The other reason why I thought it would be a good fit for you, and this is where physicians are sometimes a bit patronizing… You’re a young, energetic person who has a life outside of time spent with me. I felt that if I could get you to that life faster, meaning spending less time with us, that would be appreciated.
For a patient, during a typical day, you have labs an hour to 2 hours before your visit with me. We spend anywhere from 10 to 30 minutes discussing things. You go from me to the infusion center. Sometimes there’s a many-hour wait for that. And then, as you mentioned, there is the infusion time for the rituximab. You get pre-meds 30 minutes beforehand. Sometimes it takes 4 to 6 hours for the infusion. That can be shortened with subsequent infusions, but it still takes several hours. Then you get the chemotherapy after that. I’ll monitor you sometimes an hour to 2 hours later to make sure that you’re fine before they let you leave.
When you start adding up all of those hours, it is a very full day. And so, again, if I could shorten that down substantially by giving you an injection, I would think that you would like that. Now again, as you mentioned, it is a needle, and it is something that is given subcutaneously—so, below the skin. Some of my patients object to that, and that’s absolutely fine. I understand that you are poked and prodded so many times through this journey. The idea of another needle can sometimes be overwhelming. You came up with an ingenious solution to apply the numbing cream to the area, just like you would to a port, to help overcome that.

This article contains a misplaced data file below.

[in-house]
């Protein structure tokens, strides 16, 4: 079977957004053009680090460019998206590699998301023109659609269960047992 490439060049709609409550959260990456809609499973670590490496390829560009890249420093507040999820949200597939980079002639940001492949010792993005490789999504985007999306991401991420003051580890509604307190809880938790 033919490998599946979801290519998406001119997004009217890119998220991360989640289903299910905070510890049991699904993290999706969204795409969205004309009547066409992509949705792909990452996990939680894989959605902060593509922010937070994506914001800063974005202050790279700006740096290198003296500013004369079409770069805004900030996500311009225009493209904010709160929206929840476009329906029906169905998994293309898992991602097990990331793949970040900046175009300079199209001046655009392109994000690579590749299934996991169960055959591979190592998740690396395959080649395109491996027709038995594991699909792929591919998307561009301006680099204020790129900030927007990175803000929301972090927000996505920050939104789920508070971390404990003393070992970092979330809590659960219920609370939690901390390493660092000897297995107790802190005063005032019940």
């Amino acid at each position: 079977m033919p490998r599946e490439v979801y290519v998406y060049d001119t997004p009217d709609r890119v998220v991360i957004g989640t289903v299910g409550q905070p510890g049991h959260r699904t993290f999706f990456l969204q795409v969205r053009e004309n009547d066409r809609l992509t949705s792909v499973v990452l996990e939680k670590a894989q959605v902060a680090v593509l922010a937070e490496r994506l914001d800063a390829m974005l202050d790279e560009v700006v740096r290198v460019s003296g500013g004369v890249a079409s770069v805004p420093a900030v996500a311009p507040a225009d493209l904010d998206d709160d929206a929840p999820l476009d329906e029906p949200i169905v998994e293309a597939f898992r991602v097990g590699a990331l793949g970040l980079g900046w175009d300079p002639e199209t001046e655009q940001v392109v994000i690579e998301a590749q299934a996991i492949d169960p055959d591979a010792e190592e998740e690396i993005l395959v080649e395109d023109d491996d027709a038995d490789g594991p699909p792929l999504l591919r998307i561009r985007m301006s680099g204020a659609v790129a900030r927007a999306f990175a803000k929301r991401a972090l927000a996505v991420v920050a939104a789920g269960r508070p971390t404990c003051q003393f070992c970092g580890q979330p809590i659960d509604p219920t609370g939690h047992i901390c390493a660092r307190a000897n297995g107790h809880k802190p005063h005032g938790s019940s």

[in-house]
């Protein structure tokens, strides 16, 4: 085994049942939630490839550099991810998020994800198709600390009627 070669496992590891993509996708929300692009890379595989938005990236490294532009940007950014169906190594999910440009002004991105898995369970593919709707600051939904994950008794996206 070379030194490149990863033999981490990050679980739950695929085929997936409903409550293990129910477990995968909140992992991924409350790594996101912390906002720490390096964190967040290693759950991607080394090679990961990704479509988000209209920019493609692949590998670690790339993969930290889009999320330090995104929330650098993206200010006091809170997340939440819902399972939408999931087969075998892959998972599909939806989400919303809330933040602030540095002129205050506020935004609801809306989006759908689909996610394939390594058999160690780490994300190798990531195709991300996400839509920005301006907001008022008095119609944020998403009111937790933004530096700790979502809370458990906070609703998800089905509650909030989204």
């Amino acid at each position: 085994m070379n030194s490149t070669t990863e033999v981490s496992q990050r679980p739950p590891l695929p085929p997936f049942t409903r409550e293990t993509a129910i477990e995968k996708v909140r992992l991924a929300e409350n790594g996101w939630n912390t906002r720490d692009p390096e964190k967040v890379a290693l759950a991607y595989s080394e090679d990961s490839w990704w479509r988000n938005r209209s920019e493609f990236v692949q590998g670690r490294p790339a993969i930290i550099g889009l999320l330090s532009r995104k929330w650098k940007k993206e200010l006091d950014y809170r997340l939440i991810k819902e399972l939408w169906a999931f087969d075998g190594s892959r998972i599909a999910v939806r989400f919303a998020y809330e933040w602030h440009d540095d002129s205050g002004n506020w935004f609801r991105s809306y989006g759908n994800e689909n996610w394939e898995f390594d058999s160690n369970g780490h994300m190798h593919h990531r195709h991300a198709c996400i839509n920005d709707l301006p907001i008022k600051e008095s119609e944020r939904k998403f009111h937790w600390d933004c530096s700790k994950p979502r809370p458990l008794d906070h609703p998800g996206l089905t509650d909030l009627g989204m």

It’s also important to know that the studies did have a built-in control. Every patient started with IV rituximab, and they all switched over to the subcutaneous rituximab. So, an individual patient experienced both. Then they provided feedback as to what their preferred route was. The vast majority of patients actually preferred subcutaneous rituximab.
There are probably many factors related to this. As you mentioned, there is the time spent outside of a hospital setting or a clinic setting. There’s much less fluid. We’re talking about a syringe full of fluid as opposed to a full liter bag of fluid that goes along with the rituximab. There may be other things that are even hard for us to measure, but I do think that if there is an opportunity for someone, this should be considered. Right now, the patients who we’re considering this for are those who are getting single-agent rituximab for an indolent lymphoma or are getting rituximab in combination with CHOP [cyclophosphamide, doxorubicin hydrochloride, vincristine sulfate (Oncovin), and prednisone] chemotherapy.